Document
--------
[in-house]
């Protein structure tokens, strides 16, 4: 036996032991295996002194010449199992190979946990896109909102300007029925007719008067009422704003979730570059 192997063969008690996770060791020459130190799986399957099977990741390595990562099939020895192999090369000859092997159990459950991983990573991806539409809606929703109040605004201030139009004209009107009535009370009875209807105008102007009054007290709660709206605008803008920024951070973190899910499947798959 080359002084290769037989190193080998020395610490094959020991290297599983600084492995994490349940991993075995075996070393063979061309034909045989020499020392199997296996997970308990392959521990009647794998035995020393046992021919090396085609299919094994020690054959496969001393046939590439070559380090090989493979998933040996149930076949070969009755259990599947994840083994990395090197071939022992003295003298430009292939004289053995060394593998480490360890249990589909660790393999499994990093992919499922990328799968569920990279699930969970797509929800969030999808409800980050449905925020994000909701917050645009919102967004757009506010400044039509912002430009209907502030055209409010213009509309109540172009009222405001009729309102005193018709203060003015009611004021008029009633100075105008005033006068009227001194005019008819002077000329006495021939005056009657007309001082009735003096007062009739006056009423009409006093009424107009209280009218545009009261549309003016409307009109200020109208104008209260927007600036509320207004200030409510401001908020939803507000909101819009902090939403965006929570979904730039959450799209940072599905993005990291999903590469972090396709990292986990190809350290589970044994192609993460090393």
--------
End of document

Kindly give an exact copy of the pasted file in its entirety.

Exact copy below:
[in-house]
């Protein structure tokens, strides 16, 4: 036996032991295996002194010449199992190979946990896109909102300007029925007719008067009422704003979730570059 192997063969008690996770060791020459130190799986399957099977990741390595990562099939020895192999090369000859092997159990459950991983990573991806539409809606929703109040605004201030139009004209009107009535009370009875209807105008102007009054007290709660709206605008803008920024951070973190899910499947798959 080359002084290769037989190193080998020395610490094959020991290297599983600084492995994490349940991993075995075996070393063979061309034909045989020499020392199997296996997970308990392959521990009647794998035995020393046992021919090396085609299919094994020690054959496969001393046939590439070559380090090989493979998933040996149930076949070969009755259990599947994840083994990395090197071939022992003295003298430009292939004289053995060394593998480490360890249990589909660790393999499994990093992919499922990328799968569920990279699930969970797509929800969030999808409800980050449905925020994000909701917050645009919102967004757009506010400044039509912002430009209907502030055209409010213009509309109540172009009222405001009729309102005193018709203060003015009611004021008029009633100075105008005033006068009227001194005019008819002077000329006495021939005056009657007309001082009735003096007062009739006056009423009409006093009424107009209280009218545009009261549309003016409307009109200020109208104008209260927007600036509320207004200030409510401001908020939803507000909101819009902090939403965006929570979904730039959450799209940072599905993005990291999903590469972090396709990292986990190809350290589970044994192609993460090393």